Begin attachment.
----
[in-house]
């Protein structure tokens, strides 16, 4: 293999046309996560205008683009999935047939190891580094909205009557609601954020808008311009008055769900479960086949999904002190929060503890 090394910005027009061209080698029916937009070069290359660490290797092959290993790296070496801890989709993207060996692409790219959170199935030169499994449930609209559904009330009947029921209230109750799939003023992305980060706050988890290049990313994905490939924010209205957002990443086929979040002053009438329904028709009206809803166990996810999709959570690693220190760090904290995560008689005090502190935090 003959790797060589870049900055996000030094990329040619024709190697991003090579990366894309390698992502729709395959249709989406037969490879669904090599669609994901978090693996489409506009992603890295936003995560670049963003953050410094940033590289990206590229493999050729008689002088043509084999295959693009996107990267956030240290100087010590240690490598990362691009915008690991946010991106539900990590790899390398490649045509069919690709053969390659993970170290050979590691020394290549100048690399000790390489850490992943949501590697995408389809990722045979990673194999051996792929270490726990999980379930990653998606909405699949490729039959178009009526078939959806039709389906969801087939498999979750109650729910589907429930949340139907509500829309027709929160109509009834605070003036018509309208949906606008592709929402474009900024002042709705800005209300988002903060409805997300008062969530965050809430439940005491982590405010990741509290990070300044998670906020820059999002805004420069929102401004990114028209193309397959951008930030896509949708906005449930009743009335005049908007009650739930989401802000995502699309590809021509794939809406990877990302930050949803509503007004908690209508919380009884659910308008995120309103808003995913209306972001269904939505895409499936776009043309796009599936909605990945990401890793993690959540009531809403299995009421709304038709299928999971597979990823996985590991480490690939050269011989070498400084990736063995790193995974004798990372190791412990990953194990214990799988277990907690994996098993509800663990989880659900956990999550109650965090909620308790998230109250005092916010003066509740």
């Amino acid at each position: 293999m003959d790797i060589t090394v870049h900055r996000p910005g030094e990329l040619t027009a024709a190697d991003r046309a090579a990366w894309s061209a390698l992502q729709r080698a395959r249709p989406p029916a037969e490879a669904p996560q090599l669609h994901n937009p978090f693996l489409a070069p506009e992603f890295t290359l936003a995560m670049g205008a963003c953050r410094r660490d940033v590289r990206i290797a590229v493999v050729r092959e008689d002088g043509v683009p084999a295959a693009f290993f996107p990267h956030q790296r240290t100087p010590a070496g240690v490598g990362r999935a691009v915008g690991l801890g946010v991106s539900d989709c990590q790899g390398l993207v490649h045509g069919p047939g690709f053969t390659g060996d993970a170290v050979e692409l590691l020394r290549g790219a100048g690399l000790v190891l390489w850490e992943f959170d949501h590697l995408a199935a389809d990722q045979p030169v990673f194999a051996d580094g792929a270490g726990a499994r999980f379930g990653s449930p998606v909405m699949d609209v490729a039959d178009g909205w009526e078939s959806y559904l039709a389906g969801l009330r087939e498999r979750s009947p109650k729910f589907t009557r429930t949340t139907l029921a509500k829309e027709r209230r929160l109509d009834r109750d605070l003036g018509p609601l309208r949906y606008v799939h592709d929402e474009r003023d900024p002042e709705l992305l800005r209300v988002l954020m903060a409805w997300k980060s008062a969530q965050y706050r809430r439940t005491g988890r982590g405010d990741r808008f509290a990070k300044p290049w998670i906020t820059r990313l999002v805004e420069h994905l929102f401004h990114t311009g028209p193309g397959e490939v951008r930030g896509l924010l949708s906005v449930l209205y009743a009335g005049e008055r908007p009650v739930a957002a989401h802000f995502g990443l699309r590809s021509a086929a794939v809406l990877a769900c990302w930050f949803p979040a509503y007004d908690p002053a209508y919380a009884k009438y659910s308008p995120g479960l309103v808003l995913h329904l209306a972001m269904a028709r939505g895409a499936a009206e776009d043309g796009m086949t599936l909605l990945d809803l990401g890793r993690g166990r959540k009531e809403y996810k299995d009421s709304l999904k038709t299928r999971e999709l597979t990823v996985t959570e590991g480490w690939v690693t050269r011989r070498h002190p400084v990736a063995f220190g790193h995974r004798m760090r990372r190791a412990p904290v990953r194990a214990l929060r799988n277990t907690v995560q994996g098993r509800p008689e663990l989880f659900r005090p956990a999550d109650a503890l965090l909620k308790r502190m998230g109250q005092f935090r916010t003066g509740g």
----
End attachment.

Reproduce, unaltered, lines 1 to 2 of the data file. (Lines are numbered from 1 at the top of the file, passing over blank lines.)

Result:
[in-house]
């Protein structure tokens, strides 16, 4: 293999046309996560205008683009999935047939190891580094909205009557609601954020808008311009008055769900479960086949999904002190929060503890 090394910005027009061209080698029916937009070069290359660490290797092959290993790296070496801890989709993207060996692409790219959170199935030169499994449930609209559904009330009947029921209230109750799939003023992305980060706050988890290049990313994905490939924010209205957002990443086929979040002053009438329904028709009206809803166990996810999709959570690693220190760090904290995560008689005090502190935090 003959790797060589870049900055996000030094990329040619024709190697991003090579990366894309390698992502729709395959249709989406037969490879669904090599669609994901978090693996489409506009992603890295936003995560670049963003953050410094940033590289990206590229493999050729008689002088043509084999295959693009996107990267956030240290100087010590240690490598990362691009915008690991946010991106539900990590790899390398490649045509069919690709053969390659993970170290050979590691020394290549100048690399000790390489850490992943949501590697995408389809990722045979990673194999051996792929270490726990999980379930990653998606909405699949490729039959178009009526078939959806039709389906969801087939498999979750109650729910589907429930949340139907509500829309027709929160109509009834605070003036018509309208949906606008592709929402474009900024002042709705800005209300988002903060409805997300008062969530965050809430439940005491982590405010990741509290990070300044998670906020820059999002805004420069929102401004990114028209193309397959951008930030896509949708906005449930009743009335005049908007009650739930989401802000995502699309590809021509794939809406990877990302930050949803509503007004908690209508919380009884659910308008995120309103808003995913209306972001269904939505895409499936776009043309796009599936909605990945990401890793993690959540009531809403299995009421709304038709299928999971597979990823996985590991480490690939050269011989070498400084990736063995790193995974004798990372190791412990990953194990214990799988277990907690994996098993509800663990989880659900956990999550109650965090909620308790998230109250005092916010003066509740």